by Aralena Malone-Leroy
News Editor, The WIP
- France -
In 2006, my husband and I decided to move from San Jose, California to Paris, France. The choice between Silicon Valley and the City of Light may seem like a no-brainer to some, but our decision was based on professional and family considerations rather than romantic notions.
When French people ask incredulously how I could leave the sunny beaches of California for grey Parisian city life, I inevitably answer: socialized healthcare. From the time I graduated from college in 2001 and moved to France, I was an employed, but uninsured, American. At the time approximately 16% of Americans were in the same boat – uninsured not necessarily due to unemployment, but to the national decline, particularly in the West, in employer-sponsored coverage.
Yet citizens do pay for their treatment through monthly taxes taken directly out of their paychecks and annual income tax returns. The unemployed, students, and those making under 30K are exempt from the annual Social Security tax. And conversely, those making over 100,000Euros per year will see approximately 16% of their income go to Social Security.
France spends approximately 11% of its GDP on healthcare annually, considered to be one of the highest health budgets in Europe. However, compared to the U.S., which spends nearly 16% of its GDP on healthcare while still leaving millions without coverage, France’s expenditure for universal coverage seems more than reasonable. 76.6% of healthcare and medical expenses are financed by Social Security, private and mutual insurance companies cover 12%, and individuals pick up the remaining 11.3%.
The French government acts as employer, educator and regulator of all healthcare workers and officials in France, and in particular, of the office of Social Security. The Ministère de la Santé, currently directed by Roselyne Bachelot, oversees the prevention and care of major health issues – drug addiction, obesity, and most recently swine flu – by establishing and regulating medical standards. Members of Parliament meet annually with the medical community to identify public health concerns and create a coordinated response.
The impetus for such a system is not purely altruistic; it is understood that social cohesion – that famous concept of Liberté, Egalité, Fraternité – and financial stability are intrinsically linked to the physical and psychic wellbeing of a nation. Of course, the French healthcare system does not come without its drawbacks. The most obvious and sensitive issue that rankles the French remains the fact that those in the highest income bracket finance the healthcare of illegal immigrants, permanent welfare beneficiaries, and citizens who refuse employment. The state regulated doctor fee keeps treatment prices low for all, but also allows for what some consider abuse of the system. Additionally, since the state does not reject coverage to consumers with pre-existing conditions or lifestyle choices that result in secondary illness and require expensive healthcare, citizens who rarely benefit from the healthcare system may pay the same in income taxes as those who are in need of constant care.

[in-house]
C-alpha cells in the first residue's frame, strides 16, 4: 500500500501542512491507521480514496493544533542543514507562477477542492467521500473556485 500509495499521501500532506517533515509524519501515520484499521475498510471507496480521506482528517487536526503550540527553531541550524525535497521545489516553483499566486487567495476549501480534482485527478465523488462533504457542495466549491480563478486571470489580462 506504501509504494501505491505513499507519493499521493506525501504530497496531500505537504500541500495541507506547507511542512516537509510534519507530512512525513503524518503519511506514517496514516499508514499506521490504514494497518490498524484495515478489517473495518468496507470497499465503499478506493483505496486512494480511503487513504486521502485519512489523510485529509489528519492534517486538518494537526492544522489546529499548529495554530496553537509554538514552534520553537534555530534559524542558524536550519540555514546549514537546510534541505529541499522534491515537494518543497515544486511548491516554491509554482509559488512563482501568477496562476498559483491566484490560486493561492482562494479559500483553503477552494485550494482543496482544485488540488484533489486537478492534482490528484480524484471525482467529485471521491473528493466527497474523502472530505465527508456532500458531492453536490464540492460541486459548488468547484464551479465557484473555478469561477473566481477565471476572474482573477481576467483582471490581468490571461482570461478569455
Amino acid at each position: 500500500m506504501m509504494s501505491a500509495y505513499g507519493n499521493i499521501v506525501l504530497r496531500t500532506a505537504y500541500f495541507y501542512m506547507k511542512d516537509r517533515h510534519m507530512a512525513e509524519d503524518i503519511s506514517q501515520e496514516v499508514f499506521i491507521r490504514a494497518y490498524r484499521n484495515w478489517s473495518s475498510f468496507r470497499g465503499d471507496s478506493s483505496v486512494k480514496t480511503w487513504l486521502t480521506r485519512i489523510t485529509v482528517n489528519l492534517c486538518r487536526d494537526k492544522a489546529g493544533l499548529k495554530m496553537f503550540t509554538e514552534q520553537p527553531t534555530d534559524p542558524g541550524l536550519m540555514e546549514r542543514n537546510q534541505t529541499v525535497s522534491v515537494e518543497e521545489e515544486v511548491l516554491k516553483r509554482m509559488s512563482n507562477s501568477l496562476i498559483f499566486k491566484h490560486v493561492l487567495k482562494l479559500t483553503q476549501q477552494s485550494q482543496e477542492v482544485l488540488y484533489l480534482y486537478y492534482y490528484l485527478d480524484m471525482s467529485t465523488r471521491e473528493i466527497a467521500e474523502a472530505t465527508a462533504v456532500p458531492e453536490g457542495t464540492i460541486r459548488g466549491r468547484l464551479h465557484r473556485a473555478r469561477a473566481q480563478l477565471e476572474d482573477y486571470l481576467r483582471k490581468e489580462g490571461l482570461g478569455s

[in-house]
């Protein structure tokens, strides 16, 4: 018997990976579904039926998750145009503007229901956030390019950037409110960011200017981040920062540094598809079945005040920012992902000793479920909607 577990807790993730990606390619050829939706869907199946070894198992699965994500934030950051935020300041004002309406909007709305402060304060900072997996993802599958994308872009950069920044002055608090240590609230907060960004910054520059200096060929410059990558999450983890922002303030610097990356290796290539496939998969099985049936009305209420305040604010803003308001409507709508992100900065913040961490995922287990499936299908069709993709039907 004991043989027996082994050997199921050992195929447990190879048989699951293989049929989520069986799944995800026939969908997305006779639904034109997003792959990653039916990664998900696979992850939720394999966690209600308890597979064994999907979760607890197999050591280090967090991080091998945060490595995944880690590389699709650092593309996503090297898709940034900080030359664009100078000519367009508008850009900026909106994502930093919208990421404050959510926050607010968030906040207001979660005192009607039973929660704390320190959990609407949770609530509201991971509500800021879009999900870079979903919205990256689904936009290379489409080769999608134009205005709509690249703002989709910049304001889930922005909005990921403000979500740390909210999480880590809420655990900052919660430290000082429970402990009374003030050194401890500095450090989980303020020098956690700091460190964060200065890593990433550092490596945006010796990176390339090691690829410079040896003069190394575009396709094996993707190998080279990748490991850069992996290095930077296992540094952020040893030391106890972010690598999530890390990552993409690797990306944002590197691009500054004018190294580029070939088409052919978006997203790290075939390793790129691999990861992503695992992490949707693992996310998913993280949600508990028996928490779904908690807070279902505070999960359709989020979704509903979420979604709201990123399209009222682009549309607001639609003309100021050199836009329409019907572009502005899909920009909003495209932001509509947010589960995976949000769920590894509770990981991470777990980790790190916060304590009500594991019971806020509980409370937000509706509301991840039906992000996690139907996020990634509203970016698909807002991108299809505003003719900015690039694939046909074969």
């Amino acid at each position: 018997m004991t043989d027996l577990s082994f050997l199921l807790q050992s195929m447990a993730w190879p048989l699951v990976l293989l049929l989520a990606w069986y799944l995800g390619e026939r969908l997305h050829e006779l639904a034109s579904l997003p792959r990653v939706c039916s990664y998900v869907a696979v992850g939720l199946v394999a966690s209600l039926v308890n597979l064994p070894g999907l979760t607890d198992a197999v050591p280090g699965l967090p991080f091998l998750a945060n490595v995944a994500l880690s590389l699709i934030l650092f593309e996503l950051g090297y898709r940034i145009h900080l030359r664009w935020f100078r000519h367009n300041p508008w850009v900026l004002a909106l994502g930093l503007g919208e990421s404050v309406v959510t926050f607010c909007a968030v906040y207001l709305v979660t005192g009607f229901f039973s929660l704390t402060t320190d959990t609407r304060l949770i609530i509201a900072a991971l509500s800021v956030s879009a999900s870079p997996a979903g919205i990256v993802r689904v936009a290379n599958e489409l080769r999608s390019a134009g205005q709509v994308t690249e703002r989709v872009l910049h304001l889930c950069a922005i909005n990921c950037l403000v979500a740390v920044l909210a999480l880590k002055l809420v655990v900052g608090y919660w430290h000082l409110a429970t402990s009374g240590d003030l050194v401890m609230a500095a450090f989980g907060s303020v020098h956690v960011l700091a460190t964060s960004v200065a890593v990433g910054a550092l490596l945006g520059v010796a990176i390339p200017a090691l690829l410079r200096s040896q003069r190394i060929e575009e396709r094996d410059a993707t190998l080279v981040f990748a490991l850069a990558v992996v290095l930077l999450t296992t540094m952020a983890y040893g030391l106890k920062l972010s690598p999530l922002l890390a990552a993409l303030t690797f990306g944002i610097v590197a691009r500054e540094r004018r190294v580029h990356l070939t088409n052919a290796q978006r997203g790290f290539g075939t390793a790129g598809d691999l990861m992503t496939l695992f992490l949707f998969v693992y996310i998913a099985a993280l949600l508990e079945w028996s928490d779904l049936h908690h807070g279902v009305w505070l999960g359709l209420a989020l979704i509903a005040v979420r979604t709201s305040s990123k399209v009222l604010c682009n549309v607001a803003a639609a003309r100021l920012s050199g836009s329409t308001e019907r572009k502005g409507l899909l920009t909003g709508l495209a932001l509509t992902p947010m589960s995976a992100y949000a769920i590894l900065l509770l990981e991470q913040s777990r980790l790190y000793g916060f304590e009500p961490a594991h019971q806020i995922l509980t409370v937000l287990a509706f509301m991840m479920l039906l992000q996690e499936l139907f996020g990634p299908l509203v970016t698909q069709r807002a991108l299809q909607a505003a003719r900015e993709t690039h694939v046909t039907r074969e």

In January 2008, I discovered that I was pregnant with acardiac twins. Only one fetus was viable. Yet due to an umbilical chord complication, our baby risked dying of cardiac stress in the later term of my pregnancy. Desperate to do whatever it took to save its life, my husband and I agreed to a revolutionary intra-uterine surgery that would separate the twins’ umbilical chords, allowing the viable twin to survive.
Though the operation went smoothly, five days later a follow-up sonogram proved what we’d dreaded – the viable fetus’ heartbeat had stopped. I returned to the hospital the following day for a 3-day visit, during which I was given a spinal block, induced, and finally delivered our twins at 17 weeks of pregnancy. After delivery, I was prescribed a number of post-partum medications, and offered psychological care.
The total cost of all services rendered – from the time the anomaly was detected to the many sonograms taken prior to surgery, the surgery itself, all treatment, medications received during both hospital visits, and the optional psychological visits – came to 37Euros. The rest was paid for by Social Security.
Today, as we excitedly await the arrival of a healthy baby, I’ve put most of the pain of losing twins behind me and look to our family’s future with optimism and joy. I wonder, though, if we’d been in a country where we didn’t have private health insurance, or if our insurer refused to cover the hospital care that we were advised to have, would we still be paying off the debt of that care? Would moving forward through the grieving process have been compounded by the stress of paying off healthcare debt? Or would we have decided to forgo the surgery, and hope for the best, putting both the baby’s and my life at risk?
Aralena's article is part of our series that examines the benefits and drawbacks
of various healthcare models around the world. - Ed.
About the Author
Aralena Malone-Leroy is the News Editor for The WIP, as well as a contributing writer.
Aralena earned her Bachelor of Arts Degree in French and International Studies from Santa Clara University, and a Masters Degree in Mass Communications and Journalism from San Jose State University. Her interest in foreign politics and cultures brought her to Paris, France for research in Diplomatic Studies at the University of Westminster, and Religious Studies at the Institut d'Etudes Religieuses.
She nourishes her passion for travel, writing and humanitarian efforts through work in public relations in the private and non-profit sector. As an active member of the LAAFI Association, a French NGO dedicated to improving education in Burkina Faso, Aralena handles the association's marketing and outreach literature.